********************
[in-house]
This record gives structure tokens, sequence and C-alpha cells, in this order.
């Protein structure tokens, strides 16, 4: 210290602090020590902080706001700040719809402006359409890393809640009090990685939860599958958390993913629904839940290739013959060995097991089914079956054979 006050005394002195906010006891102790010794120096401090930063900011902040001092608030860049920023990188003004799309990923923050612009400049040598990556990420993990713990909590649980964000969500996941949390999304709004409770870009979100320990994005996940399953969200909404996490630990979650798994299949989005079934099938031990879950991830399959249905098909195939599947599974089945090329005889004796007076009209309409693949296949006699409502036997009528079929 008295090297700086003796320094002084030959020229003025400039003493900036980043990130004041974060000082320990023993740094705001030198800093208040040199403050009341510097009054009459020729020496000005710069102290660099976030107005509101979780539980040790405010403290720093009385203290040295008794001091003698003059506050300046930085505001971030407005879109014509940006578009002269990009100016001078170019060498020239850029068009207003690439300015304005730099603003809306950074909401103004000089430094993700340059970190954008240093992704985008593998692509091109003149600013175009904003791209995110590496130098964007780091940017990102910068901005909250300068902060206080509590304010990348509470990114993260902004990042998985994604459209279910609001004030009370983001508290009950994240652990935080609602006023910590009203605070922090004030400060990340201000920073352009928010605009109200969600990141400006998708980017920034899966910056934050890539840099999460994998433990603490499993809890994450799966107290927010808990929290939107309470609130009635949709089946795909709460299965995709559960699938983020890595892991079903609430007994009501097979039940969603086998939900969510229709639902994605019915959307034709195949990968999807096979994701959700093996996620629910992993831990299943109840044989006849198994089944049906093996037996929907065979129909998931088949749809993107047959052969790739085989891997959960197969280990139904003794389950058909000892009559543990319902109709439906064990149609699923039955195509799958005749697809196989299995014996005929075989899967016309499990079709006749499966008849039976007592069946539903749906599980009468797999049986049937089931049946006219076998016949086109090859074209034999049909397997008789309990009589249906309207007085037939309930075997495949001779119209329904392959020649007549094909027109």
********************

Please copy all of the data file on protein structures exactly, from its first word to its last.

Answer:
[in-house]
This record gives structure tokens, sequence and C-alpha cells, in this order.
């Protein structure tokens, strides 16, 4: 210290602090020590902080706001700040719809402006359409890393809640009090990685939860599958958390993913629904839940290739013959060995097991089914079956054979 006050005394002195906010006891102790010794120096401090930063900011902040001092608030860049920023990188003004799309990923923050612009400049040598990556990420993990713990909590649980964000969500996941949390999304709004409770870009979100320990994005996940399953969200909404996490630990979650798994299949989005079934099938031990879950991830399959249905098909195939599947599974089945090329005889004796007076009209309409693949296949006699409502036997009528079929 008295090297700086003796320094002084030959020229003025400039003493900036980043990130004041974060000082320990023993740094705001030198800093208040040199403050009341510097009054009459020729020496000005710069102290660099976030107005509101979780539980040790405010403290720093009385203290040295008794001091003698003059506050300046930085505001971030407005879109014509940006578009002269990009100016001078170019060498020239850029068009207003690439300015304005730099603003809306950074909401103004000089430094993700340059970190954008240093992704985008593998692509091109003149600013175009904003791209995110590496130098964007780091940017990102910068901005909250300068902060206080509590304010990348509470990114993260902004990042998985994604459209279910609001004030009370983001508290009950994240652990935080609602006023910590009203605070922090004030400060990340201000920073352009928010605009109200969600990141400006998708980017920034899966910056934050890539840099999460994998433990603490499993809890994450799966107290927010808990929290939107309470609130009635949709089946795909709460299965995709559960699938983020890595892991079903609430007994009501097979039940969603086998939900969510229709639902994605019915959307034709195949990968999807096979994701959700093996996620629910992993831990299943109840044989006849198994089944049906093996037996929907065979129909998931088949749809993107047959052969790739085989891997959960197969280990139904003794389950058909000892009559543990319902109709439906064990149609699923039955195509799958005749697809196989299995014996005929075989899967016309499990079709006749499966008849039976007592069946539903749906599980009468797999049986049937089931049946006219076998016949086109090859074209034999049909397997008789309990009589249906309207007085037939309930075997495949001779119209329904392959020649007549094909027109």